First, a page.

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Again, these serotype articles are not being written in a way that an educated, general reader can understand. As an example, this is the lead paragraph with annotations of where some clarification could go a long way:

HLA-B53 (B53) is an HLA-B serotype.<What does this mean? Explain what an HLA-B serotype is.> The serotype identifies the more common HLA-B*53 gene products.[1]<Confusing. What are "gene products"? How does it identify them?>
Gene products has its own page. Serotype has its own (very poorly written) page. A serotype is an antibody that recognizes antigens on the surface of a living cell, human, bacteria. Serotypes can be divided in natural serotypes, for example you are infected with bug X and you develop antibodies that recognize bug X and when I put a slide of bug X with your antibodies under a microscope that sees the probed-antibody, bug X lights up like a christmas tree.
When humans started transplanting tissues between each other the artifactually created these reactions, not to bacterial cells, but to human cells. So that when I take someone who rejects a kidney, and I take their Sera and purify their antibodies and separate them, I can sample your cells and some of these antibodies may react to your cells. Way back in the 1970s that meant you had some similarities with that person who donated the transplant. Later on these similarities were broken down and explained.

When PCR came along the underlying genetics was discovered.

The B53 sequence is identical to B35 but short sequence specifies a Bw4 rather than a Bw6 motif (as found in B35), indicating B53 is a recent product of gene conversion.[2]<What is "gene conversion"? What is B35? Another serotype? Say so! What is Bw4, and what does specifying it mean?> This suggests an origin for HLA-B53 involving a gene conversion of HLA-B35 by an allele containing this Bw4 sequence.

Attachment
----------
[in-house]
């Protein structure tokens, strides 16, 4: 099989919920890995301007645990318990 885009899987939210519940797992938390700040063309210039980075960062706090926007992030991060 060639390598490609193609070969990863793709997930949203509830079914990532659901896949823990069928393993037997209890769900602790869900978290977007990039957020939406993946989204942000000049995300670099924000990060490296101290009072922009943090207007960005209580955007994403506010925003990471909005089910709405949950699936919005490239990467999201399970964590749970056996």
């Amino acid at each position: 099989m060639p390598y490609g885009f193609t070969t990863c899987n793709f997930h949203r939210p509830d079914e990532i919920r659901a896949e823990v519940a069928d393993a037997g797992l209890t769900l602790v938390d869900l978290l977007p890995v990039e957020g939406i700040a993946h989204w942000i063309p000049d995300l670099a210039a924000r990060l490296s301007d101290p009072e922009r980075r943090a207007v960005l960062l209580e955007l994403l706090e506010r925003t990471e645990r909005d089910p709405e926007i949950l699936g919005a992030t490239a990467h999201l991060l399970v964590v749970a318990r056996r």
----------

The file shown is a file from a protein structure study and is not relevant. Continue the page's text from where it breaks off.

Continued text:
PLEASE!..gene conversion has its own page.
HLA-B35 page is not yet written. Bw4 page is not yet written, specificity is the antibody reaction, however that sentence was abbreviated from a paper and will be rewritten. Bw6 page is not yet written, HLA-B*5301 is a gene (called an allele because it is a minor variant of a major gene, HLA-B) at the HLA-B locus on chromosome 6p21.3 This gene was created by gene conversion (IOW there was an attempt to recombine a maternal and paternal chromosome 6 at this very locus-allele HLA-B35 that aborted after making a few changes, this is the way gene conversion has been explained to me by a leading authority on recombination. The source for these changes was so small that we cannot identify the whole 'Donor' gene-allele, only a motif shared by many alleles.
I may elaborate on gene conversion for HLA-B on the Bw4 and Bw6 pages once created. However I wish to have a list of alleles in which these motifs have been contributed first.
If you are deeply interested what is understood about gene conversion please read Science 1996, Parham and Ohta (Try a wiki search you can probably find the full reference). Gene conversion in humans was not commonly recognized until Watkins and Peter Parham pointed this out, it has not really been characterized or described mechanistically. Its just some odd recombination that happens alot at HLA.
The other form evolution at HLA are Single nucleotide polymorphisms, long range homologous recombination, gene duplication and deletion (examples are HLA-DRB loci)
What should be understood are two specific factors regarding HLA-B evolution
1. It is very rapid, this creates much confusion, more rapid evolution creates more complexity.
2. That we ascertained information starting from the end points of the population, Essentially NW Europe, and have been working backwards into africa were this end-point diversity originated. As we have crawled back into africa, the complexity has increased rapidly, the number of new alleles and new groups supercedes the ability to create good serotype recognition, and in fact the only reasonable way to identify these genes is with Sequence Specific Primer PCR (SSP-PCR). The process is not yet complete, 3 core groups have not been typed and I am certain based on X-linked and mtDNA that we will find HLA groups that are only found in Tanzania, Zambia and/or the Congo.
My goal is the reduce all of this to the simplist most essential information regarding each type, and expanding that information as needed when new information comes in.

This is the kind of clarification I think the article needs in order to be understandable to a lay reader. — Brian (talk) 22:21, 14 October 2007 (UTC)

What is an HLA Serotype[edit]

(Defined clearly on the HLA page, BTW) The basic problem is that the definition given for Serotype (Serovar) on wikipedia is not correct, it is incomplete. Rome was not built in a day, and I will have to think about how best to deal with that, Serovar is not the word used in the HLA literature, and so someones pet definition of Serotype is probably at play.